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What Does Auto Insurance Cover?
Auto Insurance is the most commonly purchase insurance product in the country with the exception of health insurance. Auto liability insurance is required by law for all vehicles on the road. Everytime any of us get behind the wheel, there is a very real risk that we may cause bodily injury or property damage to someone else. Likewise, someone else may cause it to you. Most people can not afford to replace someone else's vehicle with their own cash on hand, let alone medical bills, disability, and lost wages if the individual cannot return to work, or even a settlement from a fatality. So we all pay a little money to fund the inevitable chance that something very expensive happens to a small percentage of us.
-Liability to Others: Typically broken into three parts: Bodily Injury Per Person, Bodily Injury Per Occurrence, and Property Damage. This is the most common method, called "split limit". Example: Bodily injury $250,000 per person, $500,000 per occurrence, Property Damage $100,000. -expressed $250k/$500k/$100k.
There is a second method of insuring against liability to others called Combined Single Limit or CSL. This method does not stipulate seperate limits for the three categories above. You would have one single amount of money to pay for any combination of property damage or bodily injury. Example: $500,000 CSL.
CSL may appear advantageou at first, but it is really six one-way, and half-dozen the other. Let's take for example Driver 1 crashes his or her sedan into Driver B's luxury SUV valued at $100,000, the driver and four additional passengers are all injured. The driver sustains $300,000 worth of bodily injury and each of the four passengers suffers $50,000 inbodily injury. Under the split-limit coverage the driver would receive $250,000, and each passenger would receive their full $50,000. Total payout for bodily injury would be $450,000 plus $100,000 for property damage for a total of $550,000. There would be a $50,000 shortage that the driver would be able to pursue in court. Under the CSL method, the driver could receive the full $300,000, each passenger would receive their $50,000 which maxes out the $500,000 limit, the $100,000 car would be left uncovered, and again could be pursued in court. In this example, there is a greater amount left unpaid, but at least all bodily injury was able to be covered.
There is no right or wrong answer as to whether split-limit or CSL is better. The choice is yours based on your comfort level. The higher the limits you purchase the safe you will be financially, but the more expensive your premium. Most people do a balancing act between security and price, however, our philosopy is that you can never have enough liability insurance. Personal umbrella policies providing additional coverage of $1,000,000 or more can be purchased to increase liability limits if you already have the maximum limits auto insurance offers. Be sure to ask about these!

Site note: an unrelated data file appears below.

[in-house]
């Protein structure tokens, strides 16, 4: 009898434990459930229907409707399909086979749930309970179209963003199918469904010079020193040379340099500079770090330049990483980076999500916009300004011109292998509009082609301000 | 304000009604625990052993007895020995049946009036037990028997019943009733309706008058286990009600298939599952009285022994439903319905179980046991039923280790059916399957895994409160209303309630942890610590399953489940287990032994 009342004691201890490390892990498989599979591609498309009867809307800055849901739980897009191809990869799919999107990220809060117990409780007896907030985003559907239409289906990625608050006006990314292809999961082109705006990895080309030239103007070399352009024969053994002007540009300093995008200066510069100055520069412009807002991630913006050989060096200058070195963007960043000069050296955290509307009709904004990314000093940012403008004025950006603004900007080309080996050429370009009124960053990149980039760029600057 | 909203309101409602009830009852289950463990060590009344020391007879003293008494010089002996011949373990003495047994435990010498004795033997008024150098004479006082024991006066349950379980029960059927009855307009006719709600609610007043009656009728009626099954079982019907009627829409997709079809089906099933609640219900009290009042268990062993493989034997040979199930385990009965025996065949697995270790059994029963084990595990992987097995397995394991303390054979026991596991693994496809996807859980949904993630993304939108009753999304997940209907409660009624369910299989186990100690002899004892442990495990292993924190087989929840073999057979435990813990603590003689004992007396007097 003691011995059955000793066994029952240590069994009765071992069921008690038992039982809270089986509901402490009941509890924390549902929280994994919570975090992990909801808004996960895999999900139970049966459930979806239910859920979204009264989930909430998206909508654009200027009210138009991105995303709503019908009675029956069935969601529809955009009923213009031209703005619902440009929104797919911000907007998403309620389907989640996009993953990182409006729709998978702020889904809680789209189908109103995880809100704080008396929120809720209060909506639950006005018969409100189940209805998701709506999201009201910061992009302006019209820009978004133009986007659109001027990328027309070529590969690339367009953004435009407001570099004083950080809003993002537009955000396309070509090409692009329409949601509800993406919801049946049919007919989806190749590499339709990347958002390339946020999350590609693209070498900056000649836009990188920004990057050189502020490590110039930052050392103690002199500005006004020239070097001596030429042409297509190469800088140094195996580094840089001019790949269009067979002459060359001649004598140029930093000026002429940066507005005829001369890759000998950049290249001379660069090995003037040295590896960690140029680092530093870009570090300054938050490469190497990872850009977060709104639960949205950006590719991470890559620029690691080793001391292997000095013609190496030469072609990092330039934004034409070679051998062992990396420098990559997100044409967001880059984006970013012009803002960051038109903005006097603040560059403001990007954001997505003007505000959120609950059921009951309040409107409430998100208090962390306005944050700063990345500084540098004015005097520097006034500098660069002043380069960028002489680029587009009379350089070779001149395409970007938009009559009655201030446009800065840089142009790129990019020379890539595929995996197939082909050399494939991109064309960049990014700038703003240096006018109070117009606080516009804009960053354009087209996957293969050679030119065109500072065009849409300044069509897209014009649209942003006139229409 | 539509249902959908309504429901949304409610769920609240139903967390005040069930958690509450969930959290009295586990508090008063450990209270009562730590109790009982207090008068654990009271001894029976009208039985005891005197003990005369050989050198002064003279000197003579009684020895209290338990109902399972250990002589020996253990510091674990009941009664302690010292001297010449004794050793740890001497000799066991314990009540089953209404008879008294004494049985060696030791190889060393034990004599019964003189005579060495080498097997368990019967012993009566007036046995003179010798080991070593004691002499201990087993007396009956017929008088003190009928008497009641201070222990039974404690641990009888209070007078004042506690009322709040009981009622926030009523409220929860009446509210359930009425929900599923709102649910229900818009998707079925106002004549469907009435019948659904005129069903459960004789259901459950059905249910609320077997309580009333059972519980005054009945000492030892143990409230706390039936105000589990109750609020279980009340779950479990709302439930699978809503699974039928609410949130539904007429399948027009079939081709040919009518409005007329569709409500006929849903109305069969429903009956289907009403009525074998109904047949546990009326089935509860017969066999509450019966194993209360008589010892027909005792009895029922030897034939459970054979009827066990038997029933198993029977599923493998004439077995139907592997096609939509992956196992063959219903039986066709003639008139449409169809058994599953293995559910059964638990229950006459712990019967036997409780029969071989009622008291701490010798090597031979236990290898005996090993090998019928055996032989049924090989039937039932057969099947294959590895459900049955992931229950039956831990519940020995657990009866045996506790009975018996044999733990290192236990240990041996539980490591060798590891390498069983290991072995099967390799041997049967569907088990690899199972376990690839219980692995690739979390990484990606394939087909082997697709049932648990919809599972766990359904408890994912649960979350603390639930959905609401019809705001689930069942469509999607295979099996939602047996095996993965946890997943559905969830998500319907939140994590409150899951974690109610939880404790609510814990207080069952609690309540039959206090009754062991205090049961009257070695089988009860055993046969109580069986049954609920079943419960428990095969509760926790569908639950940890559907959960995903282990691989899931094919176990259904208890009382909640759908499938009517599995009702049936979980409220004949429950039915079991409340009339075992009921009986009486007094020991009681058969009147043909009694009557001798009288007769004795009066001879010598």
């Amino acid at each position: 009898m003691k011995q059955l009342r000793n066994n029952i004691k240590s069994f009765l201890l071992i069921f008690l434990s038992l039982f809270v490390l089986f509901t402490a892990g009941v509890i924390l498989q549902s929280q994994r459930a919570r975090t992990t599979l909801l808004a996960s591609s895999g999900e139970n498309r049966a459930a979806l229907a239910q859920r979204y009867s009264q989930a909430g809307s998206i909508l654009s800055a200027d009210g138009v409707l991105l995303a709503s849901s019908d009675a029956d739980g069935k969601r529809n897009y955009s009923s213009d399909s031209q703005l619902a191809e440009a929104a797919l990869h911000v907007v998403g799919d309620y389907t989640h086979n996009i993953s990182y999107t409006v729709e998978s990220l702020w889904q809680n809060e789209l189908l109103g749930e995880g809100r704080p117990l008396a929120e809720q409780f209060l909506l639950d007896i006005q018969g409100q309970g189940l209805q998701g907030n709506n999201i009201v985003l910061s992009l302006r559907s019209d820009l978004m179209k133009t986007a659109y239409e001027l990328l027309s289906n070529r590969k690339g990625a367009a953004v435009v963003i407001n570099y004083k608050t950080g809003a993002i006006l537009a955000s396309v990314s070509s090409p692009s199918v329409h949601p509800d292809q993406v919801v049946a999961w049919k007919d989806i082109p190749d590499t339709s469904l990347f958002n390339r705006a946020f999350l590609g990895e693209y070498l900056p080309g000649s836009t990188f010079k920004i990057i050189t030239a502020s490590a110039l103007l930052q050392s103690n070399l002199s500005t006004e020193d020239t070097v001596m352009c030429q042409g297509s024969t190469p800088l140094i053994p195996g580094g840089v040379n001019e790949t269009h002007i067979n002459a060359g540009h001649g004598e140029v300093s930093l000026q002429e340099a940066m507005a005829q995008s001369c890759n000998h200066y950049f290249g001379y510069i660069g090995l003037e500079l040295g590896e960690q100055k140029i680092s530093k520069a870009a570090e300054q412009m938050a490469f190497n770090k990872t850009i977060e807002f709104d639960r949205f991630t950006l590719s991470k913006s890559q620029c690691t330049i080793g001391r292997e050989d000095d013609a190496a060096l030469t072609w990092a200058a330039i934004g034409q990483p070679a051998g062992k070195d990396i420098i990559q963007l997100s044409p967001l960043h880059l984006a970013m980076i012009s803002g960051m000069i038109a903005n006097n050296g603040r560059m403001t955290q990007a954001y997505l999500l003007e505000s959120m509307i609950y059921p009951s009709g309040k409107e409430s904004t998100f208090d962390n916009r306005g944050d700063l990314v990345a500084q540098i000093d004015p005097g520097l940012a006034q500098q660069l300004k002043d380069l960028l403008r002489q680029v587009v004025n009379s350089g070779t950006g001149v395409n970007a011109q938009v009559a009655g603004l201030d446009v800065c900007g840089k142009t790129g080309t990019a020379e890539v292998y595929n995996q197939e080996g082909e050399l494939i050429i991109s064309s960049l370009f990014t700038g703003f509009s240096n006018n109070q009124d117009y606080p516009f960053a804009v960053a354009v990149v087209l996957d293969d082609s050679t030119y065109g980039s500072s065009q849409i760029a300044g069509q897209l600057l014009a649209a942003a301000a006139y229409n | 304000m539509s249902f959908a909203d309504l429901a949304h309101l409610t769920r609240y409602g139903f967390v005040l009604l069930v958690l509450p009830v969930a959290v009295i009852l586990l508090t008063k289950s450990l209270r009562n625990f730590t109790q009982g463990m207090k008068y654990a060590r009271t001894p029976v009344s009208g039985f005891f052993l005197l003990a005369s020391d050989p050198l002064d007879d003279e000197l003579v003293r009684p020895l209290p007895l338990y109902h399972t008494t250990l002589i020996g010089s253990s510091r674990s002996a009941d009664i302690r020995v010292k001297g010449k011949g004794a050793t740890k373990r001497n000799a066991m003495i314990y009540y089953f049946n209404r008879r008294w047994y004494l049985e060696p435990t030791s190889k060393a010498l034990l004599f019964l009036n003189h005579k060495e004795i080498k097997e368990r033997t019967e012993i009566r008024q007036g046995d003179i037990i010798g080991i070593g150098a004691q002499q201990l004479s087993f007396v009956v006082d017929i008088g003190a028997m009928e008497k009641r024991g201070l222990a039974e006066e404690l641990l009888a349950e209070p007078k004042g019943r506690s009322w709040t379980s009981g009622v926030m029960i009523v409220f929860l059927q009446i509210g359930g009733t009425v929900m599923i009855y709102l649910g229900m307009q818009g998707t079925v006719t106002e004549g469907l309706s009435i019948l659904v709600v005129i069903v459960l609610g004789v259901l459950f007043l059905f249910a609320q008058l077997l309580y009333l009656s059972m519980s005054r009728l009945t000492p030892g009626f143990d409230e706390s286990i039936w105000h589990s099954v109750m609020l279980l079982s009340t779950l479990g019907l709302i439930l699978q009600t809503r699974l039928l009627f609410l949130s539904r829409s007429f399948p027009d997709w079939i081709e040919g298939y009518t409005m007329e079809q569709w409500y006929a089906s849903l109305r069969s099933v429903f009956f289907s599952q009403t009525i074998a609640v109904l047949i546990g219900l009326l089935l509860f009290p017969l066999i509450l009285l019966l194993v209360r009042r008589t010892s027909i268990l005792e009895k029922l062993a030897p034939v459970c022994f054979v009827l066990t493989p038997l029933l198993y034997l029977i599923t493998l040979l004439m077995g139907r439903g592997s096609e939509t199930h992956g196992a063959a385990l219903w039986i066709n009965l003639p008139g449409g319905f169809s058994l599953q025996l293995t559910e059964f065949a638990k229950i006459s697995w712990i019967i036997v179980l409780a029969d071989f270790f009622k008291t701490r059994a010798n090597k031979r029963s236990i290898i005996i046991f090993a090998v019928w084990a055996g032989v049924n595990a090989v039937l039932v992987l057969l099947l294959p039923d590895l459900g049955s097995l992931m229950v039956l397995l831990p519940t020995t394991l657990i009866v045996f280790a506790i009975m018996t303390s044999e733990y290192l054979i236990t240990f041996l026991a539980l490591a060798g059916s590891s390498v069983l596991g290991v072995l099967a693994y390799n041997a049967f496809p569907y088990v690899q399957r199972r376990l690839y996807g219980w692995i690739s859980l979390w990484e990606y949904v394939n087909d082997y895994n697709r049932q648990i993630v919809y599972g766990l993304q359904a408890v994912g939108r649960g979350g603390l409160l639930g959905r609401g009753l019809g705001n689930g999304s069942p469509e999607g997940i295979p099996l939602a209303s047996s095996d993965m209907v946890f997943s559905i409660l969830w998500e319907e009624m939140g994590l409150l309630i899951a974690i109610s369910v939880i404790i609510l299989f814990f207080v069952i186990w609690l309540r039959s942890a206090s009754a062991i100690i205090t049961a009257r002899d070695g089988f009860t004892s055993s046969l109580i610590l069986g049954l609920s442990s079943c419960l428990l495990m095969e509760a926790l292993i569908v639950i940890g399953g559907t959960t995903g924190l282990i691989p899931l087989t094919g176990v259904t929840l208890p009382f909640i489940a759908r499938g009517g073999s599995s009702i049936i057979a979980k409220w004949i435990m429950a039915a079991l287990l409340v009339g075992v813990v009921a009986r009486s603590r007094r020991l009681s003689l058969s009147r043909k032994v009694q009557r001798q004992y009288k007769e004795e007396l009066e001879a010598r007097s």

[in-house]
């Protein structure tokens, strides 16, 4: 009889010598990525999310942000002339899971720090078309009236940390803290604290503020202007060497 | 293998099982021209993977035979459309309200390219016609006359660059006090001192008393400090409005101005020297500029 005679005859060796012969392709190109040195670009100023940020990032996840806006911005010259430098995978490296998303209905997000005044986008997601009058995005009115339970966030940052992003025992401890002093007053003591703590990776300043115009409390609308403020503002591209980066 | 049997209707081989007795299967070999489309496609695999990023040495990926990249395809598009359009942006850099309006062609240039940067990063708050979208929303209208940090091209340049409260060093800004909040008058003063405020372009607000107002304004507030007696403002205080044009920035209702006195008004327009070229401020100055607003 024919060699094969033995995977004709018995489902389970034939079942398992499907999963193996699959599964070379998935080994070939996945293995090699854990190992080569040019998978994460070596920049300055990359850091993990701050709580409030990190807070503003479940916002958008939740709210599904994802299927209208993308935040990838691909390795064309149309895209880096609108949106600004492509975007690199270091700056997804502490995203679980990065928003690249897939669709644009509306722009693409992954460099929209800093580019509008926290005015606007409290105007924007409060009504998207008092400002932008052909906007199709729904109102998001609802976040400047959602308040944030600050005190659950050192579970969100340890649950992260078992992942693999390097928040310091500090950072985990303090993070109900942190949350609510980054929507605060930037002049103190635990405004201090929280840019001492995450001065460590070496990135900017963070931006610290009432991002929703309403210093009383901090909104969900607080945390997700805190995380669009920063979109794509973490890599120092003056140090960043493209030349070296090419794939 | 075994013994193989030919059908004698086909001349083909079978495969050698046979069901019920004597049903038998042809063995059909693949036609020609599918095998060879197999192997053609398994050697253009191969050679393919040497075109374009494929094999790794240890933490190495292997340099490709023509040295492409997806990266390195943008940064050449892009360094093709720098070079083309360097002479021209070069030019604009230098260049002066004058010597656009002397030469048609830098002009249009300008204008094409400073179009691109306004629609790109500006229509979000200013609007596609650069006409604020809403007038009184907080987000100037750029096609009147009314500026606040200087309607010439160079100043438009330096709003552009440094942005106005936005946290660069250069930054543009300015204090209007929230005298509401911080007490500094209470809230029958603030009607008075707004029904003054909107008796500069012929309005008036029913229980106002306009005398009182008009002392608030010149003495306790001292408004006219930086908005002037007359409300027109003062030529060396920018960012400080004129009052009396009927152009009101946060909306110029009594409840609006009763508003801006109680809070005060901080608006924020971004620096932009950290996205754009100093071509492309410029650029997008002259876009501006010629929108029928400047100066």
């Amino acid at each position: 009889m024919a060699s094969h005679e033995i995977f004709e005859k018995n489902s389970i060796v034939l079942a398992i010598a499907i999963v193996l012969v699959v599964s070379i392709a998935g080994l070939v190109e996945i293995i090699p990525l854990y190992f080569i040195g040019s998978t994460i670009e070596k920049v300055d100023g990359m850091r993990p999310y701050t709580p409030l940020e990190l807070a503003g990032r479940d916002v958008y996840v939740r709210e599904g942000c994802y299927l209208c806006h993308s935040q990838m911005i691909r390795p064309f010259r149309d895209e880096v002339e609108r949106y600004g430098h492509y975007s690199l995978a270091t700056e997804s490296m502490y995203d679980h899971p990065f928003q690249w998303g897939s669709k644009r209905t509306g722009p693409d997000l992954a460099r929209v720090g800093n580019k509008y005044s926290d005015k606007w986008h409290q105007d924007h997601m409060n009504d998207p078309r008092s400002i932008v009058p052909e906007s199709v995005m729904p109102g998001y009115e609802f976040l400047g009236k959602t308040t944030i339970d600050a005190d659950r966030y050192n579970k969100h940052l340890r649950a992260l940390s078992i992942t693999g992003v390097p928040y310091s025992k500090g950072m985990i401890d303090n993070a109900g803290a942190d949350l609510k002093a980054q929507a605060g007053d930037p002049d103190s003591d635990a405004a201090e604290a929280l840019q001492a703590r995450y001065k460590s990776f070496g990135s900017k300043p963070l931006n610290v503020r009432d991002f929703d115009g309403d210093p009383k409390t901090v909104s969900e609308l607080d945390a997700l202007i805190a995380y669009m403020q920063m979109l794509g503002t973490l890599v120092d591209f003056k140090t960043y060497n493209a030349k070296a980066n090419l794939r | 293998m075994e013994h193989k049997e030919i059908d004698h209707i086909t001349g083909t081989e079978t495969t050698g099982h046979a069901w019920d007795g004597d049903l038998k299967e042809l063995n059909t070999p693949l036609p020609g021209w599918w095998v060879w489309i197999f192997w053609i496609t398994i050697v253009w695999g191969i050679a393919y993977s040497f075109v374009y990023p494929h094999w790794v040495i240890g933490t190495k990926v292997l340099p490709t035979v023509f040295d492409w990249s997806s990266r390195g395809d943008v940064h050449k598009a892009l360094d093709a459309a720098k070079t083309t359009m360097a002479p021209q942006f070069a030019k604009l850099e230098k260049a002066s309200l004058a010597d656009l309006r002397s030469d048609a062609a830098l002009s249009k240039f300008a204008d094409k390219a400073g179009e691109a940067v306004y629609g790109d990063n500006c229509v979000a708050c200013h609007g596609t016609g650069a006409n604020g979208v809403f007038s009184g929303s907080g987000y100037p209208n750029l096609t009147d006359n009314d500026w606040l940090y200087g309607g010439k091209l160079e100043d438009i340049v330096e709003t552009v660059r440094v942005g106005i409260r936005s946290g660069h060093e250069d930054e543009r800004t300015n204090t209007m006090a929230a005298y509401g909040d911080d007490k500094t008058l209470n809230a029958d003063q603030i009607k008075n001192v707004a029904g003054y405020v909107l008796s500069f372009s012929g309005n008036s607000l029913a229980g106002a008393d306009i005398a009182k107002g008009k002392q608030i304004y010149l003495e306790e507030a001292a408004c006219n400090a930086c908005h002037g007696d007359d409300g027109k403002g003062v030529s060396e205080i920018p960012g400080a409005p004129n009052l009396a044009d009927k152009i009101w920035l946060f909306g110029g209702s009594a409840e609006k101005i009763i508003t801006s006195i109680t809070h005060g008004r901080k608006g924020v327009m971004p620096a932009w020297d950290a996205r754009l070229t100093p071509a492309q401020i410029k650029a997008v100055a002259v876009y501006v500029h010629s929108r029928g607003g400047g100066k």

-Physical Damage to Your Auto (Full Coverage): Broken into two seperate parts:
1) "Comprehensive" or ("Other than Collision")
- Things that damage your car, but are not your fault (wind, hail, smoke, vandalism, theft, damage by animal)
- The "At-Fault" auto accident. Damage that occurs because your vehicle struck an object.
(Note: Not-At-Fault accidents that cause damage to your auto would be covered by the At-Fault part's liability insurance.)
-Rental Car Reimbursment: Provides coverage for the cost for you to rent a car, typically with an assigned dollar amount on a per-day basis ($30 per day up to $900) if your car is in the shop due to a COVERED loss. This does not provide money for you to rent a car for pleasure, however, your auto insurance typically covers the insurance on rental cars even for pleasure. If you wreck a rental car, your insurance will typically cover the rental car the same way your auto on the policy is covered, however, you would have to pay the per-day amount to rent the car yourself if it is for pleasure use.
-Roadside Assistance and/ or Towing and Labor:
Each of these typically cover the same things: towing, jump-start, lock-out, ditch-extracton, fuel delivery, and flat tires. The difference comes in with how it is paid for. Roadside assistance is the preferred option. You call a roadside assistance phone number, give them your location and disablement description and the insurance company will make a reservation for a service provider to come help; the insurance company pays the provider directly. Towing and Labor, however is a reimbursement. You call a local towing, or service company, and you submit your receipt to the insurance company after the fact. Most people would agree that roadside assistance is the more favorable coverage. Many times it does make sense to accept towing and labor over roadside assistance if your insurance company has a lower annual premium than another company who offers roadside assistance.